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China and the circulation of artemisinin-based malaria treatment in the Comoros Union

China and the circulation of artemisinin-based malaria treatment in the Comoros Union

The Nobel Prize in Medicine delivered for the discovery of artemisinin (青蒿素) to Tu Youyou in October 2015 was remarkable in at least two ways: first, never before has a development emerging from traditional Chinese medicine been recognized with such an important award, and second, this was the first time any researcher working in China has been selected for this prize. Artemisinin-based treatment for malaria has changed the face of disease treatment in sub-Saharan Africa, reducing deaths and provoking new regulations to control the medication’s use and availability.
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Treatment of malaria from monotherapy to artemisinin-based combination therapy by health professionals in urban health facilities in Yaoundé, central province, Cameroon

Treatment of malaria from monotherapy to artemisinin-based combination therapy by health professionals in urban health facilities in Yaoundé, central province, Cameroon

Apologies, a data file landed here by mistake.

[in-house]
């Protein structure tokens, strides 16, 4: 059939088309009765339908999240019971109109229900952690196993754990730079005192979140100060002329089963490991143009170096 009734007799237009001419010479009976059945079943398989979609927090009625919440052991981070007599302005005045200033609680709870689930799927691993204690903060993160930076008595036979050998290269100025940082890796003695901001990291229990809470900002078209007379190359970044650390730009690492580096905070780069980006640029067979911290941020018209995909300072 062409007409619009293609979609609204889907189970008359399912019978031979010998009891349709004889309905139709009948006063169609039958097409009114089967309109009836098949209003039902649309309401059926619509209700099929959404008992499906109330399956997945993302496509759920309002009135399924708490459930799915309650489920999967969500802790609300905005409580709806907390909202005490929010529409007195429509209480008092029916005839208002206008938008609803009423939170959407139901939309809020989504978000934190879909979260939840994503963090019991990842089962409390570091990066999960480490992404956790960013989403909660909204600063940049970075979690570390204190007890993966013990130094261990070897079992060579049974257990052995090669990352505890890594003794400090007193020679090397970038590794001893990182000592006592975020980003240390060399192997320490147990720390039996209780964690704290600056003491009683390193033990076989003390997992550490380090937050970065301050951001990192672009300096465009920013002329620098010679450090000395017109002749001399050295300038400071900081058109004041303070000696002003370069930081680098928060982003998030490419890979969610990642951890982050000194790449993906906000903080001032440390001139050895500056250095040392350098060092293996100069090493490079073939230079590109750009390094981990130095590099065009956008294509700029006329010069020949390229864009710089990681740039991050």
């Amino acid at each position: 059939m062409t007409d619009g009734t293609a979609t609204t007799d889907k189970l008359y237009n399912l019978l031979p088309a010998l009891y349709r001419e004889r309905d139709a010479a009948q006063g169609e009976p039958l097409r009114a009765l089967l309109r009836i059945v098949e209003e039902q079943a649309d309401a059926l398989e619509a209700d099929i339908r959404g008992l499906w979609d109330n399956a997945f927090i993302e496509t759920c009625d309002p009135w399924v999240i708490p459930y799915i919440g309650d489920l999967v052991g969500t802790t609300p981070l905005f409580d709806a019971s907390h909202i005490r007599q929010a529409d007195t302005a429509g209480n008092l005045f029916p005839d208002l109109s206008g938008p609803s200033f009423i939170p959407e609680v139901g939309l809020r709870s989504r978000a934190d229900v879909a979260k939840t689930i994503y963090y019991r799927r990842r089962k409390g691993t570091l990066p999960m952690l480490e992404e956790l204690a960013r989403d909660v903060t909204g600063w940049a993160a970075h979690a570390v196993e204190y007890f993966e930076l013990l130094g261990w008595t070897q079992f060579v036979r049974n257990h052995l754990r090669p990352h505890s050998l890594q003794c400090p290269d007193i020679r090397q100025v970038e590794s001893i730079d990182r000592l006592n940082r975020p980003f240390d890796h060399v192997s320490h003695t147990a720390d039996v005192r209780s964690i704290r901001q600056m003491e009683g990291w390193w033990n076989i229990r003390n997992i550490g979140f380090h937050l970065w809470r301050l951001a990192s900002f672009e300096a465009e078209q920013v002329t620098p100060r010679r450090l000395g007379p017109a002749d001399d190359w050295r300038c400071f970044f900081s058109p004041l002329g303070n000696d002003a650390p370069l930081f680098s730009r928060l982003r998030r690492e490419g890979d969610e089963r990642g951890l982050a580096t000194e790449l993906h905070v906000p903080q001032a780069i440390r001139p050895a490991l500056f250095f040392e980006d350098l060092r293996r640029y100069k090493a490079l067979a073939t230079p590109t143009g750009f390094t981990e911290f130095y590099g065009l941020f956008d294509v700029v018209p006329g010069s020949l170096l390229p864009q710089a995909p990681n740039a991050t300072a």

Recently, WHO proposed modifications of endemic countries guidelines, changing from monotherapy to artemisinin-based combination therapy (ACT). In view of this, and after a scientific consensus meeting held in Janu- ary 2004, the National Malaria Control Programme of Cameroon announced that amodiaquine will be replaced by the combination artesunate-amodiaquine (AS/AQ) (artesunate 4 mg/kg/day, amodiaquine 10 mg/kg/day). This combination will be used as first-line therapy for three days for the treatment of uncomplicated malaria [3,4]. These guidelines clearly stated that (i) injectable quinine or injectable artemether would be administered only in case of drug failure or severe malaria, and (ii) artemisinin derivatives should not be given to pregnant women during the first trimester of gestation and quinine remained the recommended treatment for any malaria cases during pregnancy. The new treatment guidelines are based on a clinical (fever) and laboratory (thick blood smear) diagnosis procedure and recommend an evalua- tion of treatment efficacy by health professionals, four days post-treatment [4].